To give you an idea of the situation in other countries around the world, we included a useful table below that shows you the countries that allow and do not punish downloading for personal use, some countries where you can get a fine for illegal downloads, and some that actively enforce download fines.
Countries and their policy on torrenting copyrighted material
|Policy regarding downloading torrents||Countries|
|Downloading allowed (for personal use)||Poland, Spain, Switzerland|
|Download Fines (not enforced)||Argentina, Australia, Brazil, Canada, China, Colombia, Czech Republic, Denmark, Egypt, Greece, Iran, Israel, Italy, Latvia, Mexico, The Netherlands, Philippines, Portugal, Romania, Russia Singapore, Slovakia, Slovenia, South Africa, Uruguay|
|Download fines (enforced)||Belgium, Finland, France, Germany, India, Japan, Malaysia, New Zealand, United Arab Emirates, United Kingdom, United States|
In most parts of Europe, illegal downloading could result in a fine or a warning from the local police. In the United States and other parts of the world, this is also the case. Japan, India, and Malaysia all have laws against illegal downloading.
If you live in one of these countries or will be visiting soon, make sure you avoid downloading copyrighted material!
Look for legal ways to watch your movies, listen to your music, or play your games. You can usually rely on services such as Netflix, Spotify, and Steam. We do know that these services often enforce their own set of restrictions, such as the geo-restrictions that Netflix enforces.
Luckily, however, there are some easy ways to get around these restrictions. For instance, you can easily get access to the U.S. version of Netflix wherever you are, by changing your IP address with a VPN.
Important notice: Laws can change. Before engaging in downloading, always make sure you’re aware of the current laws of the country you’re in. This way, you’ll always know exactly what is and isn’t allowed.
This also goes for utilizing ways to get around geographic restrictions, in which case you should also make sure to read through any user agreements you are bound by and act in accordance with these.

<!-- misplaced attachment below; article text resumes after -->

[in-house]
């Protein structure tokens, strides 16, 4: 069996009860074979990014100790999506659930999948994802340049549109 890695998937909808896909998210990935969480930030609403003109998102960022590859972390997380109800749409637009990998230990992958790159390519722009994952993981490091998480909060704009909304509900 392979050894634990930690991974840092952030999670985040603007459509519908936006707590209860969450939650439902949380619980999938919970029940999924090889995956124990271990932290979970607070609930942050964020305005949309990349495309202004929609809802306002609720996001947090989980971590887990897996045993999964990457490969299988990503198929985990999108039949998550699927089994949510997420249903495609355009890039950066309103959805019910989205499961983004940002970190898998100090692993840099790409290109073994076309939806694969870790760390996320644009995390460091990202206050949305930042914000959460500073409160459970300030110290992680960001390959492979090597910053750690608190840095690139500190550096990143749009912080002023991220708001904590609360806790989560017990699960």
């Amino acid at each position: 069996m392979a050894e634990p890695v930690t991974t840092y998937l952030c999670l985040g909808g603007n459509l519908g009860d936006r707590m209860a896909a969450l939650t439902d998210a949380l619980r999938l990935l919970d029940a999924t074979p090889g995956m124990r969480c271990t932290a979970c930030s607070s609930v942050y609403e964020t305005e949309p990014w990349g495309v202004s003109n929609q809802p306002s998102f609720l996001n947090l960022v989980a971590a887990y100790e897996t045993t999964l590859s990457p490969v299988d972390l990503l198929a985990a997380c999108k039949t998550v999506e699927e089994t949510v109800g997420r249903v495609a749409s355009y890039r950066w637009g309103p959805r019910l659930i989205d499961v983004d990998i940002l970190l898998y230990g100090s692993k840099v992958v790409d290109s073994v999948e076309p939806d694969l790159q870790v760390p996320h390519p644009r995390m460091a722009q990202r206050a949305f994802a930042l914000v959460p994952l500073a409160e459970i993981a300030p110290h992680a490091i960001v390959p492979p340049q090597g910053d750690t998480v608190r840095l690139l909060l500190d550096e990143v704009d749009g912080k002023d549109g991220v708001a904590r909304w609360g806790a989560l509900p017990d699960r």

Which Countries Block Download Websites?
In some countries, (torrent) download websites such as The Pirate Bay aren’t accessible due to online geo-blocks. Some torrent websites even get taken down repeatedly, which results in large numbers of alternatives and mirror sites.
By setting up these blocks, authorities try to keep civilians from finding websites from which they can download illegal content from. Below, we’ve listed all countries known to be blocking websites having to do with (illegal) downloading.
Countries where (torrent) download websites have been blocked:
- The Netherlands
- New Zealand
- Saudi Arabia
- South Africa
- United Arab Emirates
- United Kingdom
How Do Copyright Owners Find Out Torrentors and Sue Them?
In most countries and jurisdictions, the main parties who are interested in finding torrentors are copyright owners. After all, these are the people that have the most to lose when people download their content for free. But how do they find them?
Copyright owners themselves, or more likely, parties they contract, can use software to easily monitor and analyze torrent sites and see which IP addresses are involved in uploading and downloading their content on torrent sites.
Once they have these IP addresses, it’s easy to find the internet service provider (ISP) these belong to. They can now approach the provider and essentially try to intimidate them into handing over the personal information associated with the IP address.
Once the copyright owners have their hands on your personal information, they can file a lawsuit against you, which might cost you a lot of money. What’s more likely, however, is that you’ll get a notice from your ISP urging you to stop illegal torrenting.
Nevertheless, you should never assume that just because many don’t get into trouble when torrenting, you won’t ever. Moreover, in many jurisdictions, infringing on copyright is also considered an offense under criminal law, potentially resulting in hefty fines or even jail time.
This mainly happens if people leave their information and IP address unprotected.
Use a VPN to Download Securely and Anonymously
Let’s make one thing clear: we condemn illegal downloading since content creators should obviously get paid for what they create.
However, we also understand that many legal systems have not caught up with the rapid development of the internet. Therefore, many download rules and punishments may not be proportional to their offenses, especially if an individual downloads content that they thought was legal or just didn’t do enough research.
Furthermore, a lot of content on torrenting platforms is completely legal. We understand that even many “legal torrentors” prefer to be anonymous on a platform susceptible to which hunts on torrentors.